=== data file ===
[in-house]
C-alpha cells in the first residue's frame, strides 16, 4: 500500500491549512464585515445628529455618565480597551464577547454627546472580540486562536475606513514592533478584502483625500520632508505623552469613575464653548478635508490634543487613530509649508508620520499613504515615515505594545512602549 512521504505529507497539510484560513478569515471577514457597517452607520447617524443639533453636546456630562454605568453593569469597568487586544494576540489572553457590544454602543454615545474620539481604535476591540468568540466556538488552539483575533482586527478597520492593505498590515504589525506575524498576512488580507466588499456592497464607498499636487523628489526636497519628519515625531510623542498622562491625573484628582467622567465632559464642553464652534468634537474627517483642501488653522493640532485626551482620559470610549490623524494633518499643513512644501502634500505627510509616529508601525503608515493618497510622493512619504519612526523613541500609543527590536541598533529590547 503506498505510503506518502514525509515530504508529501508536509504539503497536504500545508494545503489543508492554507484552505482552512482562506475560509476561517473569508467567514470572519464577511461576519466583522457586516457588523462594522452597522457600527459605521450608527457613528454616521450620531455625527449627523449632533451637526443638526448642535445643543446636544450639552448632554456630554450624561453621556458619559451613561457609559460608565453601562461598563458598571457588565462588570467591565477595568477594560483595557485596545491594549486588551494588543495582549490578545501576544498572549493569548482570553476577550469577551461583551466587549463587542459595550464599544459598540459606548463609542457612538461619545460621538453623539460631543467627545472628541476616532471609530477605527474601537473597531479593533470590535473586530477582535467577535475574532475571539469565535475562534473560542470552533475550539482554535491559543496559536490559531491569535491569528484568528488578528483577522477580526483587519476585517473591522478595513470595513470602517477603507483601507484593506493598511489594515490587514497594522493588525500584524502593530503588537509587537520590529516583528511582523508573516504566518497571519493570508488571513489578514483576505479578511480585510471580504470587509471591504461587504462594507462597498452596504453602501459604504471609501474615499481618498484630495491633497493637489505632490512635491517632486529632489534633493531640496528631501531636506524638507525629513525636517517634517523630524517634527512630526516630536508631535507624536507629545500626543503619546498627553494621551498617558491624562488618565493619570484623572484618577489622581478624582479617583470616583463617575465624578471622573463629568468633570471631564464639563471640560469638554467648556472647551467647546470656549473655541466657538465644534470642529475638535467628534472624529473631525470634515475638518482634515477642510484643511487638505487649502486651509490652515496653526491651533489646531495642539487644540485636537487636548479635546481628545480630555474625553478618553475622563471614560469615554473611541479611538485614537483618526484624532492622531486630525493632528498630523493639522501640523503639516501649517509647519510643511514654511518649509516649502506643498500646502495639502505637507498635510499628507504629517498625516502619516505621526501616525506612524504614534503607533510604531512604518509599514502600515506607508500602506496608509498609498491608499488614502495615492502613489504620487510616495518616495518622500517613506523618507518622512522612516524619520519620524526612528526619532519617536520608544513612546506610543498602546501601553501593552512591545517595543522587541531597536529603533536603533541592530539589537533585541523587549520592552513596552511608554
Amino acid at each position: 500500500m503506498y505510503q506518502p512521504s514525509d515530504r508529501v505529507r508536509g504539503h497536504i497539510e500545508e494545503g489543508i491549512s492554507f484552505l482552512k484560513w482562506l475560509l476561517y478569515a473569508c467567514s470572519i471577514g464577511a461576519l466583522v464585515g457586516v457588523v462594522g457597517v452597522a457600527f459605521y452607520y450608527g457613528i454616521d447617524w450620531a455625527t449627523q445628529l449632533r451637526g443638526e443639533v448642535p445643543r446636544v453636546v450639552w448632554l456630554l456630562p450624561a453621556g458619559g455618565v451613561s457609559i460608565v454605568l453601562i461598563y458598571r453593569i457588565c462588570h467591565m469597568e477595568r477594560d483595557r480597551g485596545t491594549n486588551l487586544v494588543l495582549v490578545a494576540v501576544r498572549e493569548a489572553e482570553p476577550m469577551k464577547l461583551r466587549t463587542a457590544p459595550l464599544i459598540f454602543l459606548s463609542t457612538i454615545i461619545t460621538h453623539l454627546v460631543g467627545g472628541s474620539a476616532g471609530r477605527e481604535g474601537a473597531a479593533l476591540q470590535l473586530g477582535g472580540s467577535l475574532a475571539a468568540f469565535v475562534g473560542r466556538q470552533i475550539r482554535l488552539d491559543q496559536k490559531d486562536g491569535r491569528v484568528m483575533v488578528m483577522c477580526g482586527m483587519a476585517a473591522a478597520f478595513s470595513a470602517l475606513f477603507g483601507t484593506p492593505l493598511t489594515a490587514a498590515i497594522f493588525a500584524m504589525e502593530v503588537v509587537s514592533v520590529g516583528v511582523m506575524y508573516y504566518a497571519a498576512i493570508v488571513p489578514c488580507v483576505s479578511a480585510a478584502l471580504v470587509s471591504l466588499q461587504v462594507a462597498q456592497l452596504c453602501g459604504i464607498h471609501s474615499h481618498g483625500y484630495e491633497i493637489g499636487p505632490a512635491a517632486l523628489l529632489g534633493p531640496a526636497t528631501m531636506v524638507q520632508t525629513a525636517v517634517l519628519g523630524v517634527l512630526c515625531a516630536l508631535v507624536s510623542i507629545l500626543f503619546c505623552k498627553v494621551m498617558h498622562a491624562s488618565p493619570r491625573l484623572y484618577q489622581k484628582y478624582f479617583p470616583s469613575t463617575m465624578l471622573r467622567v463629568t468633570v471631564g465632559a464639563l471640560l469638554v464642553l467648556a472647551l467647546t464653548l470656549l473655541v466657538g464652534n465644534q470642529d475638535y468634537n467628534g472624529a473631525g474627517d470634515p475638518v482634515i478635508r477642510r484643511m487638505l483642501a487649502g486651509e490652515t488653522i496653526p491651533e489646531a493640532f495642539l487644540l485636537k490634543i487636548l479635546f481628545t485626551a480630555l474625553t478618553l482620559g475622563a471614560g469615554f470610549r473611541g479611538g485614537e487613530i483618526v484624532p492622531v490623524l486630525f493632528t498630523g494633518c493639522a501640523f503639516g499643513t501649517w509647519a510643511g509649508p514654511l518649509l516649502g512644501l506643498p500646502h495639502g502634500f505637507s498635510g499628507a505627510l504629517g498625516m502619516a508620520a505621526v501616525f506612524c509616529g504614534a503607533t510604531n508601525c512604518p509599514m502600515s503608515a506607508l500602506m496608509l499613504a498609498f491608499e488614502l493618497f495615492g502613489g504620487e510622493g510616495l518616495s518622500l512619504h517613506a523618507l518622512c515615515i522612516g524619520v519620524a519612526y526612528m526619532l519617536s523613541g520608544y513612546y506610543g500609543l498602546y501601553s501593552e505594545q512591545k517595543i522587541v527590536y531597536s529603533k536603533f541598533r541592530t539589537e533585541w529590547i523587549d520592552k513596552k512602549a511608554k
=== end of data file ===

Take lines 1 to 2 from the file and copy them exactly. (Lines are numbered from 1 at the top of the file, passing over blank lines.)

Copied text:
[in-house]
C-alpha cells in the first residue's frame, strides 16, 4: 500500500491549512464585515445628529455618565480597551464577547454627546472580540486562536475606513514592533478584502483625500520632508505623552469613575464653548478635508490634543487613530509649508508620520499613504515615515505594545512602549 512521504505529507497539510484560513478569515471577514457597517452607520447617524443639533453636546456630562454605568453593569469597568487586544494576540489572553457590544454602543454615545474620539481604535476591540468568540466556538488552539483575533482586527478597520492593505498590515504589525506575524498576512488580507466588499456592497464607498499636487523628489526636497519628519515625531510623542498622562491625573484628582467622567465632559464642553464652534468634537474627517483642501488653522493640532485626551482620559470610549490623524494633518499643513512644501502634500505627510509616529508601525503608515493618497510622493512619504519612526523613541500609543527590536541598533529590547 503506498505510503506518502514525509515530504508529501508536509504539503497536504500545508494545503489543508492554507484552505482552512482562506475560509476561517473569508467567514470572519464577511461576519466583522457586516457588523462594522452597522457600527459605521450608527457613528454616521450620531455625527449627523449632533451637526443638526448642535445643543446636544450639552448632554456630554450624561453621556458619559451613561457609559460608565453601562461598563458598571457588565462588570467591565477595568477594560483595557485596545491594549486588551494588543495582549490578545501576544498572549493569548482570553476577550469577551461583551466587549463587542459595550464599544459598540459606548463609542457612538461619545460621538453623539460631543467627545472628541476616532471609530477605527474601537473597531479593533470590535473586530477582535467577535475574532475571539469565535475562534473560542470552533475550539482554535491559543496559536490559531491569535491569528484568528488578528483577522477580526483587519476585517473591522478595513470595513470602517477603507483601507484593506493598511489594515490587514497594522493588525500584524502593530503588537509587537520590529516583528511582523508573516504566518497571519493570508488571513489578514483576505479578511480585510471580504470587509471591504461587504462594507462597498452596504453602501459604504471609501474615499481618498484630495491633497493637489505632490512635491517632486529632489534633493531640496528631501531636506524638507525629513525636517517634517523630524517634527512630526516630536508631535507624536507629545500626543503619546498627553494621551498617558491624562488618565493619570484623572484618577489622581478624582479617583470616583463617575465624578471622573463629568468633570471631564464639563471640560469638554467648556472647551467647546470656549473655541466657538465644534470642529475638535467628534472624529473631525470634515475638518482634515477642510484643511487638505487649502486651509490652515496653526491651533489646531495642539487644540485636537487636548479635546481628545480630555474625553478618553475622563471614560469615554473611541479611538485614537483618526484624532492622531486630525493632528498630523493639522501640523503639516501649517509647519510643511514654511518649509516649502506643498500646502495639502505637507498635510499628507504629517498625516502619516505621526501616525506612524504614534503607533510604531512604518509599514502600515506607508500602506496608509498609498491608499488614502495615492502613489504620487510616495518616495518622500517613506523618507518622512522612516524619520519620524526612528526619532519617536520608544513612546506610543498602546501601553501593552512591545517595543522587541531597536529603533536603533541592530539589537533585541523587549520592552513596552511608554